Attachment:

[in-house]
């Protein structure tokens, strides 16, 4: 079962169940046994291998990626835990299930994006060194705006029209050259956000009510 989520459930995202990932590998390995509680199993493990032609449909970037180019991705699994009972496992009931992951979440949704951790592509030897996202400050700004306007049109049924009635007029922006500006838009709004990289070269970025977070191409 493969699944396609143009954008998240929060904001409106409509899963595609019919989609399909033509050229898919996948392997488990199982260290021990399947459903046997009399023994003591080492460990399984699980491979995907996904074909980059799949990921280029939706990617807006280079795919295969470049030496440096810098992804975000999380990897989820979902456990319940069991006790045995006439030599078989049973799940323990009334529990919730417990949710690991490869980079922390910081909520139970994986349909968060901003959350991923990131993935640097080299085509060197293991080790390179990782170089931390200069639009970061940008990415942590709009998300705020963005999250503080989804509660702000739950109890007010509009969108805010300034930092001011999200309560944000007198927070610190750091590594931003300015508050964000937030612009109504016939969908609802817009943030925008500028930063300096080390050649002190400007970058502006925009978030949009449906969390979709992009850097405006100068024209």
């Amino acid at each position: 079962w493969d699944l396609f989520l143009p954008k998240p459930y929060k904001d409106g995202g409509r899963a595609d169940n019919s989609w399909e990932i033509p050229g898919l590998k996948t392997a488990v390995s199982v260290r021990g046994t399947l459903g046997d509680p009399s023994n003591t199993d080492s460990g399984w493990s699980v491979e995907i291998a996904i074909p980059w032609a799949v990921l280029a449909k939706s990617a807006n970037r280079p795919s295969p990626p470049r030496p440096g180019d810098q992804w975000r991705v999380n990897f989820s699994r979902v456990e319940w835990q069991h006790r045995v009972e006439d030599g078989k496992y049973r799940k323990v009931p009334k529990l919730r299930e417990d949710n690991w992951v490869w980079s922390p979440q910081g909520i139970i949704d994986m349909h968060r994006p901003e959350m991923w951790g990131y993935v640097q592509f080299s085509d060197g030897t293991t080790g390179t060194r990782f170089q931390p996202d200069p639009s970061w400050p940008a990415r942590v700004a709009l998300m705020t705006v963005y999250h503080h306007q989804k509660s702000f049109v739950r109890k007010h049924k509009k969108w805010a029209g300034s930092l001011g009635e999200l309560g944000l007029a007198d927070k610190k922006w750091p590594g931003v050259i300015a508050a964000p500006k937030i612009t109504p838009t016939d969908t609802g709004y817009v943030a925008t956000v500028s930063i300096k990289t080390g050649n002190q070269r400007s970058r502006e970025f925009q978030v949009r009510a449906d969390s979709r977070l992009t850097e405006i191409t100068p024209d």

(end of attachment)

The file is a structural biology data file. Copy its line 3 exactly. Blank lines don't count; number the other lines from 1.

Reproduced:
């Amino acid at each position: 079962w493969d699944l396609f989520l143009p954008k998240p459930y929060k904001d409106g995202g409509r899963a595609d169940n019919s989609w399909e990932i033509p050229g898919l590998k996948t392997a488990v390995s199982v260290r021990g046994t399947l459903g046997d509680p009399s023994n003591t199993d080492s460990g399984w493990s699980v491979e995907i291998a996904i074909p980059w032609a799949v990921l280029a449909k939706s990617a807006n970037r280079p795919s295969p990626p470049r030496p440096g180019d810098q992804w975000r991705v999380n990897f989820s699994r979902v456990e319940w835990q069991h006790r045995v009972e006439d030599g078989k496992y049973r799940k323990v009931p009334k529990l919730r299930e417990d949710n690991w992951v490869w980079s922390p979440q910081g909520i139970i949704d994986m349909h968060r994006p901003e959350m991923w951790g990131y993935v640097q592509f080299s085509d060197g030897t293991t080790g390179t060194r990782f170089q931390p996202d200069p639009s970061w400050p940008a990415r942590v700004a709009l998300m705020t705006v963005y999250h503080h306007q989804k509660s702000f049109v739950r109890k007010h049924k509009k969108w805010a029209g300034s930092l001011g009635e999200l309560g944000l007029a007198d927070k610190k922006w750091p590594g931003v050259i300015a508050a964000p500006k937030i612009t109504p838009t016939d969908t609802g709004y817009v943030a925008t956000v500028s930063i300096k990289t080390g050649n002190q070269r400007s970058r502006e970025f925009q978030v949009r009510a449906d969390s979709r977070l992009t850097e405006i191409t100068p024209d």